Appetizer. Hirata pork buns.

Feast. Shiromaru Hakata classic tonkotsu (pork) soup noodles topped with pork loin chashu, sesame kikurage mushrooms, memma, red pickled ginger and scallions. Added Kakuni (braised pork belly).

Fatty emulsified goodness.

Ramen has been around for quite some time, but my first exposure to the full experience of eating fresh, real ramen was in college. Prior to that, it was all about the cup noodles in the Styrofoam cups and bowls (sadly, I didn’t eat that stuff as survival food in college…I was a cereal kind of man). Regardless, my childhood was filled with oh-so-delicious dried ramen, which was probably cancerous, and greatly contributed to my former chunky years.


The ramen “revolution” came on as a rather quiet uptick. The entire experience was not just about the food, but about the people (humble), the struggle behind the noodle (lots), to the way that ramen is consumed (slurped loudly). It’s interesting to see how exactly the whole thing blew up. I want to say it’s not because people actually knew or read about ramen history, but because of the way that ramen culture perpetuates friendships and connection; the nature of the experience (loud slurping, greasy splattering, warm-emulsified broth, chewy noodles, amazing taste, homey-feeling) enhances the positivity in the people that one is currently with.

I’m not a ramen expert, so poking around some notable resources such as America’s Test Kitchen uncovered an interview with Ivan Orkin, creator of the Ivan Ramen restaurants.

“His talk traced ramen from its origins, as a distinctly Chinese soup that arrived in Japan with Chinese tradesmen in the nineteenth century, through the American occupation after the war, to the proliferation of instant ramen in Japan in the seventies; the national frenzy in the eighties and nineties that gave birth to ramen celebrities, ramen museums, and ramen video games; and, finally, America’s embrace of ramen and Japanese culture today, as exhibited by the cult-like craze surrounding the sixteen-dollar bowls of ramen.”

Nice. That was one sentence. And what are ramen video games?

Anyhow, this was my first visit to New York’s Ippudo, where some of the best ramen was apparently to be had. Fast-forward. The second time I dined at Ippudo was with my sister when she briefly visited New York. We literally stumbled (quite literally) into Ippudo right when it opened, and were seated immediately. The third time, I was shooting the shit with Ames (former friend made girlfriend) when we arrived for some ramen. They told us the wait was for two and a half hours (they had only been open for half an hour). We laughed, trekked to another ramen house (Minca), and essentially waited the same amount of time to be seated (all the while going through the five stages of denial, anger, and regret).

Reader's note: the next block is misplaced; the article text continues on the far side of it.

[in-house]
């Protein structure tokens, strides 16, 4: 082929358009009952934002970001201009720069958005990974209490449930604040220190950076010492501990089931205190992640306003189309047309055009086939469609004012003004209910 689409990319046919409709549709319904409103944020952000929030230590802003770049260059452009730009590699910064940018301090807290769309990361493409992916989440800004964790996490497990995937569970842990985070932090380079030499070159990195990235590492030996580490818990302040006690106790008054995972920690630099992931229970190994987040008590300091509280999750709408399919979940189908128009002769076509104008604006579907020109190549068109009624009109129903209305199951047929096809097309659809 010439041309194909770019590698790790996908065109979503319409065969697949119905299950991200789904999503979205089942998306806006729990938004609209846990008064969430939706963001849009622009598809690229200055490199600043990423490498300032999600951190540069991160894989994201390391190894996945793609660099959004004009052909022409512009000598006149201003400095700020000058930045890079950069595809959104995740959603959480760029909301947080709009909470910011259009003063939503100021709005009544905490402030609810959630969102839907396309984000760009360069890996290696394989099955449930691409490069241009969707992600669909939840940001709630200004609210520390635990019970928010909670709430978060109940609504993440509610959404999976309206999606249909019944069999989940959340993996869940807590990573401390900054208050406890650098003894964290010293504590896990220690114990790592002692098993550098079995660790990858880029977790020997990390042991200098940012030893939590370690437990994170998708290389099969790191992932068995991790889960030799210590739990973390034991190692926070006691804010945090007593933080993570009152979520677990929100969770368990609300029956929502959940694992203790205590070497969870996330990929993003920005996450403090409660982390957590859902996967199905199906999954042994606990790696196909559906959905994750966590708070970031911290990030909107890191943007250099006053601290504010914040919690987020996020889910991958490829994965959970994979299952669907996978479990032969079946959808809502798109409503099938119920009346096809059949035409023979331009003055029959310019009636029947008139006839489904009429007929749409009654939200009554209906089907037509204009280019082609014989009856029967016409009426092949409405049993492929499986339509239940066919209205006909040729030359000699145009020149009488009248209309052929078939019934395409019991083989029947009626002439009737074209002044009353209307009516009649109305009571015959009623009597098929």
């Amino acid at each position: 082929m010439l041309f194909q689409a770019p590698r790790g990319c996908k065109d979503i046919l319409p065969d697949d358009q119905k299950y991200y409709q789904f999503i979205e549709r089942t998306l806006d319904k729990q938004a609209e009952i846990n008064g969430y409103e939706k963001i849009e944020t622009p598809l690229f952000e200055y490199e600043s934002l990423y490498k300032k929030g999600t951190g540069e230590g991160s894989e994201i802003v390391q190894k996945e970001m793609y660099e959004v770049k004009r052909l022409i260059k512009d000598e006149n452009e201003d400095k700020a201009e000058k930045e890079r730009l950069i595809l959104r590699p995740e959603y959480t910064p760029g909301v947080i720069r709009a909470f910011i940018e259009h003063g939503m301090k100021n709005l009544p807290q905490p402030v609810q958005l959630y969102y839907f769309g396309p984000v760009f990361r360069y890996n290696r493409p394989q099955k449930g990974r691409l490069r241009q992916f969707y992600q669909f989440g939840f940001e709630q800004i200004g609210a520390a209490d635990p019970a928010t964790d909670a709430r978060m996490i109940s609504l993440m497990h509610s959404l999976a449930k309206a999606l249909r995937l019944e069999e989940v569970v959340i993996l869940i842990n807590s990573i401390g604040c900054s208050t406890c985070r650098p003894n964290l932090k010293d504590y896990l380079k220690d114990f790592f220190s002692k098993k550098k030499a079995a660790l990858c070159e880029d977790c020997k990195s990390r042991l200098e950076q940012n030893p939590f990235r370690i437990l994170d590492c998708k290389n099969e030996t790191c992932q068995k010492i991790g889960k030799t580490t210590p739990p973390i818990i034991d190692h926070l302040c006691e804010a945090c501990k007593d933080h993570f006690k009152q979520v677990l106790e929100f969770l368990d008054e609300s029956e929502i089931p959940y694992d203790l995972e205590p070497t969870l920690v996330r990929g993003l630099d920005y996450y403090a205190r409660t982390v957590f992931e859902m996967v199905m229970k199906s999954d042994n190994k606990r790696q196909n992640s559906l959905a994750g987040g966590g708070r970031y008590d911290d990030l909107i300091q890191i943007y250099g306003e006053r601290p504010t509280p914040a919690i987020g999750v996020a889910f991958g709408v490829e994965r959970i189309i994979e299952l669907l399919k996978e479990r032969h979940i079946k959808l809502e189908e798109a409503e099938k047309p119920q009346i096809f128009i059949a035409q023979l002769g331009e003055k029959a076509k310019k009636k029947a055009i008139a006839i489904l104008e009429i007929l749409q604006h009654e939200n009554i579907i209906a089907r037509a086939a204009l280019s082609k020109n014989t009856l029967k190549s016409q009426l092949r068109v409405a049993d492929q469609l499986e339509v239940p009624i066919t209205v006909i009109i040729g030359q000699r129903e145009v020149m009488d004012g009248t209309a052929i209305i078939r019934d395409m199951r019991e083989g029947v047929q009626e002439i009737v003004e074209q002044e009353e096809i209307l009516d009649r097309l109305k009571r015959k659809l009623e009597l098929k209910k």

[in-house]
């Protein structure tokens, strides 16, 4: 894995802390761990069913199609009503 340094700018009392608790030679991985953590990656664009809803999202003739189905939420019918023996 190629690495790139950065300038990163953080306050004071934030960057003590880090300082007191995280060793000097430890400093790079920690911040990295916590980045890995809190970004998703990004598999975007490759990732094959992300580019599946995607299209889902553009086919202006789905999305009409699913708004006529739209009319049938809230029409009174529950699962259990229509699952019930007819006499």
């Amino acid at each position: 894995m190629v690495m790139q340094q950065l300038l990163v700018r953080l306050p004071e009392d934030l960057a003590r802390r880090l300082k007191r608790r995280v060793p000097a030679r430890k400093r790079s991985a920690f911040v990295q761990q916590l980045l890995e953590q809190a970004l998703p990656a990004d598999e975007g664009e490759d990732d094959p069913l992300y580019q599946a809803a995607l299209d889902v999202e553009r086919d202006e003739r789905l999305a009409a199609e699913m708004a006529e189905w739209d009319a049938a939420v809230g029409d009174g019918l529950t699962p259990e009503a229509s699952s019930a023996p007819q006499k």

What’s so special about ramen anyway? The noodle is slightly yellow, it’s a bit chewy but not soggy, and it seems to always curl without the help of an iron. What’s up with that? As a kid, I thought they added eggs to ramen noodles (I think I got that confused with a Cantonese-style noodle).

According to a short interview at Sun Noodles in New Jersey, the four main ingredients to a ramen noodle are wheat flour, salt, water, and kansui, an alkaline (opposite of acidic) substance (sodium and/or potassium carbonate) that gives the ramen noodles that special texture; it increases their cooking time and water absorption. Alkalinity specifically interferes with the action of enzymes in the flour and inhibit the development of gluten, which allows the dough to be stretched more easily and contributes to a more springy texture. More reading here.

The dry ingredients, in the right proportion of course, are mixed with water; the water is actually sprayed as a mist into the dry mixture. The goal of this is to make sure that every molecule of flour, salt, and kansui has had the opportunity to mate with a water molecule. This provides extremely non-physical homogeneous mixing. After the dough has been formed, one must press it at a precise pressure and rest it so that the gluten protein structure can form and persist, adding that chewy texture.

The process isn’t as simple as you may think it is. To the amateur baker such as myself, the creation of starchy things where “dry” and “wet” ingredients go together are one of my own weaknesses, as I’m much more of a throw n’ go kind of cooker (pinch of something here and there, adjust here and there- practically none of the things I make are classically reproducible). In baking, and perhaps pasta and noodle making, there still is some of that adjustment, it just happens longitudinally. Many successful and failed batches of baked goods, pastas, and noodles will be had until one understands the true method of obtaining that perfect combination. Ideally, after one has tested all this stuff is when one invests in some machinery and starts pumping out noodles like a boss. It doesn’t stop there. The combinations are endless. Even with four ingredients, and several intermediate steps to making ramen, the combinations are endless. For example, all one has to do is switch up the type of flour and everything is thrown back on the drawing table again.